We should create a description for our event, providing details designed to entice customers to purchase. Include all the important details in here. Next let’s add at least one eye catching picture that appears with the event description. If you add multiple images, we’ll create a slideshow of all images automatically.
At this point, we’ve entered all of the required fields to build our event and we could choose to Finish and save the event. There are plenty more advanced options at your disposal, and while they are all optional, they cover the fine grained details you might need to make your event a success. We are going to cover them now.
First, let’s click the Advanced Date Display Options. Here, you can choose an activation date for your event. This is the date and time that tickets will be available for public sale.
Below that, the pre-sale announcement is designed to show the event as an upcoming show on your website prior to tickets going on sale. This announcement will be displayed instead of our event description that we made earlier, and is our opportunity to let people know about the event and when tickets will be available for purchase. I’m going to use the same event description in the pre-sale announcement by copying and pasting it here and adding a line saying when tickets go on sale. Then, we’ll choose when our pre-sale announcement should be activated for the public.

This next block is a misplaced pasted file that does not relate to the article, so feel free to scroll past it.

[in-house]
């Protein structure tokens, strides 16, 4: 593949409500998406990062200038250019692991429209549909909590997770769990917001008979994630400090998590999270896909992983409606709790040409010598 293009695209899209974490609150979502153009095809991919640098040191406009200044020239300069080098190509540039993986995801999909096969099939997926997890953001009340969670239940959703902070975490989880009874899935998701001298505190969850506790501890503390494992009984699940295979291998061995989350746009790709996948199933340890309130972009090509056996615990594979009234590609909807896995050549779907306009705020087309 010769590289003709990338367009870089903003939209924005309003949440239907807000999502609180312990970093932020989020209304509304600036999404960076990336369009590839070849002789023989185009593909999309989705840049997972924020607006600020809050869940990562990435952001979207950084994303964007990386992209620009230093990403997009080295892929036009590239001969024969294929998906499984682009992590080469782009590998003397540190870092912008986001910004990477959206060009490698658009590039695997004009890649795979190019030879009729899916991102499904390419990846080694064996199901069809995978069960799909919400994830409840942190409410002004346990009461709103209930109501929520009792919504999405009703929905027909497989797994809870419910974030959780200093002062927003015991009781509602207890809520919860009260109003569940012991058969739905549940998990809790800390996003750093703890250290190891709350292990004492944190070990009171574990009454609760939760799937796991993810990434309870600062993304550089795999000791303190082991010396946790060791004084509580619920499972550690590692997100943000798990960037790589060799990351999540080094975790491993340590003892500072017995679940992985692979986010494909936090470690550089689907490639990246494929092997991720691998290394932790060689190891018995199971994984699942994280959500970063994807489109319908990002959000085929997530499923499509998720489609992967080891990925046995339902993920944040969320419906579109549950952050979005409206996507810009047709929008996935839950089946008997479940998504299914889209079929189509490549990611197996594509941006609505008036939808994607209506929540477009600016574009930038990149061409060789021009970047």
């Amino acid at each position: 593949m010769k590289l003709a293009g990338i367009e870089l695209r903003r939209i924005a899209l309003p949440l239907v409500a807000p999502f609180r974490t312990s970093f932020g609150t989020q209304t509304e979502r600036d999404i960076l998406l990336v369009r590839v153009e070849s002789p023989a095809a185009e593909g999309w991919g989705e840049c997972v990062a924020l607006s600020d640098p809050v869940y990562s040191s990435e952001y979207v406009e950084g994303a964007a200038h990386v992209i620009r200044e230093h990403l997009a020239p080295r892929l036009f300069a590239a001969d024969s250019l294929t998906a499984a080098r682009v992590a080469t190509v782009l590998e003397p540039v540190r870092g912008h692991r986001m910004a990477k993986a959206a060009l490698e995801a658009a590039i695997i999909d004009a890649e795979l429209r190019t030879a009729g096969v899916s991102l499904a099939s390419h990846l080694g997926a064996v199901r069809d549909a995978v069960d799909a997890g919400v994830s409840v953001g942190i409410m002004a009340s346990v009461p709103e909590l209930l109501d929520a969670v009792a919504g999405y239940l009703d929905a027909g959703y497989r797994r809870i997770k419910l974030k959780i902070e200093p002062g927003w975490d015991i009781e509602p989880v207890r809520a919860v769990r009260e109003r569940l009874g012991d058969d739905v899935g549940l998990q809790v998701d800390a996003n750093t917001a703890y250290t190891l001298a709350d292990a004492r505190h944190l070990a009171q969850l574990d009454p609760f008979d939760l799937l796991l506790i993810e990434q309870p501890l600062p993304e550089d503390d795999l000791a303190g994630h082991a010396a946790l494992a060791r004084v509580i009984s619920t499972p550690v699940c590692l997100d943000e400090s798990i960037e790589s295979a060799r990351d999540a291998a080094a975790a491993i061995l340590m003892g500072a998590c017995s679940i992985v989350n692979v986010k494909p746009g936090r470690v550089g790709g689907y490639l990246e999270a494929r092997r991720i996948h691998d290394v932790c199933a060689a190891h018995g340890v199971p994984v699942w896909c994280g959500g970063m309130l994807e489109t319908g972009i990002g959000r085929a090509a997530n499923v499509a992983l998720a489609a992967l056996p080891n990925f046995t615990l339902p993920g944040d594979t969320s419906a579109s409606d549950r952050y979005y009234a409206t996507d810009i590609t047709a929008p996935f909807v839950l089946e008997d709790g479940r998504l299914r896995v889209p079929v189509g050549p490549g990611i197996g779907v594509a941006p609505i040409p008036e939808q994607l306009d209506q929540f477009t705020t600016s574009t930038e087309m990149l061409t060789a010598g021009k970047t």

Next is the event expiration. By default, the event will come offline at midnight, central standard time, on the final day of the event. Since my event is recurring, the default expiration works perfectly for me, but with a different event, If you wanted to take the event offline earlier, enter a date and time here.
Below that is the post-sale announcement. This is great for events that have just one date. This keeps the event displaying on your website with a message when your event is no longer available for sale. It’s helpful when tickets aren’t available online but may still be purchased at the box office. This is where we could set a date to remove the Buy Tickets button and show a custom message.
Since my event has multiple performances, it doesn’t make sense for me to use this function since I can set a custom message per performance in my account settings.
Once the event is sold out, we’ll automatically indicate that to your customers by displaying the words “Sold Out” in place of the “Buy Tickets” button when an event sells out. Now, if you want to hide the words “Sold Out”, click here. This is utilized in the case you held tickets back from your online inventory to sell tickets at the door. The message you enter here will be displayed instead of “Sold Out”.